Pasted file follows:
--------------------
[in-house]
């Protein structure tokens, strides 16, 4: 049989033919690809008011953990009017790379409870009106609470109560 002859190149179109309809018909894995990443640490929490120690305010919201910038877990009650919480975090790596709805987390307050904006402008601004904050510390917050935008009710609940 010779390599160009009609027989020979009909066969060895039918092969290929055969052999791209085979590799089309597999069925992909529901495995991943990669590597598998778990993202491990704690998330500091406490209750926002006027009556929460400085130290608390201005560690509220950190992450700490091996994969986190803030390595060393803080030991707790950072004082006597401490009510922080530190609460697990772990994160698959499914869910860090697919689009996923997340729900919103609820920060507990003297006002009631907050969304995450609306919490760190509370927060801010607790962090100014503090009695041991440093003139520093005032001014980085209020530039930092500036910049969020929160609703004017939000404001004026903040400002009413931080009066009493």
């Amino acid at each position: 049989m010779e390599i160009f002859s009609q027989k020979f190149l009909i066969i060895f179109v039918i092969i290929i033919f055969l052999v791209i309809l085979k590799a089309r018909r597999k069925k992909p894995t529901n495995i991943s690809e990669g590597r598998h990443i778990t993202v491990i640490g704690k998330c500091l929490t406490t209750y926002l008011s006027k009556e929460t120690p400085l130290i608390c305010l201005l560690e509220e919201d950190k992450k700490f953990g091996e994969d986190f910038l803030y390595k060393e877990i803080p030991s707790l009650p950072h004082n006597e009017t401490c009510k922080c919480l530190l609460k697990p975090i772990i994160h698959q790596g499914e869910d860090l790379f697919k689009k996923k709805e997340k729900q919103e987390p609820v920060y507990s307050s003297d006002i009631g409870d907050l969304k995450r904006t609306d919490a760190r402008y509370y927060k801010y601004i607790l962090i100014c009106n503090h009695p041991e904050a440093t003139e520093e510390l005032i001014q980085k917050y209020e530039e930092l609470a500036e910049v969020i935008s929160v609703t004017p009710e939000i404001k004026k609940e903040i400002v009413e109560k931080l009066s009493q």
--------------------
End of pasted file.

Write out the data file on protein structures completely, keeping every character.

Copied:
[in-house]
């Protein structure tokens, strides 16, 4: 049989033919690809008011953990009017790379409870009106609470109560 002859190149179109309809018909894995990443640490929490120690305010919201910038877990009650919480975090790596709805987390307050904006402008601004904050510390917050935008009710609940 010779390599160009009609027989020979009909066969060895039918092969290929055969052999791209085979590799089309597999069925992909529901495995991943990669590597598998778990993202491990704690998330500091406490209750926002006027009556929460400085130290608390201005560690509220950190992450700490091996994969986190803030390595060393803080030991707790950072004082006597401490009510922080530190609460697990772990994160698959499914869910860090697919689009996923997340729900919103609820920060507990003297006002009631907050969304995450609306919490760190509370927060801010607790962090100014503090009695041991440093003139520093005032001014980085209020530039930092500036910049969020929160609703004017939000404001004026903040400002009413931080009066009493």
């Amino acid at each position: 049989m010779e390599i160009f002859s009609q027989k020979f190149l009909i066969i060895f179109v039918i092969i290929i033919f055969l052999v791209i309809l085979k590799a089309r018909r597999k069925k992909p894995t529901n495995i991943s690809e990669g590597r598998h990443i778990t993202v491990i640490g704690k998330c500091l929490t406490t209750y926002l008011s006027k009556e929460t120690p400085l130290i608390c305010l201005l560690e509220e919201d950190k992450k700490f953990g091996e994969d986190f910038l803030y390595k060393e877990i803080p030991s707790l009650p950072h004082n006597e009017t401490c009510k922080c919480l530190l609460k697990p975090i772990i994160h698959q790596g499914e869910d860090l790379f697919k689009k996923k709805e997340k729900q919103e987390p609820v920060y507990s307050s003297d006002i009631g409870d907050l969304k995450r904006t609306d919490a760190r402008y509370y927060k801010y601004i607790l962090i100014c009106n503090h009695p041991e904050a440093t003139e520093e510390l005032i001014q980085k917050y209020e530039e930092l609470a500036e910049v969020i935008s929160v609703t004017p009710e939000i404001k004026k609940e903040i400002v009413e109560k931080l009066s009493q």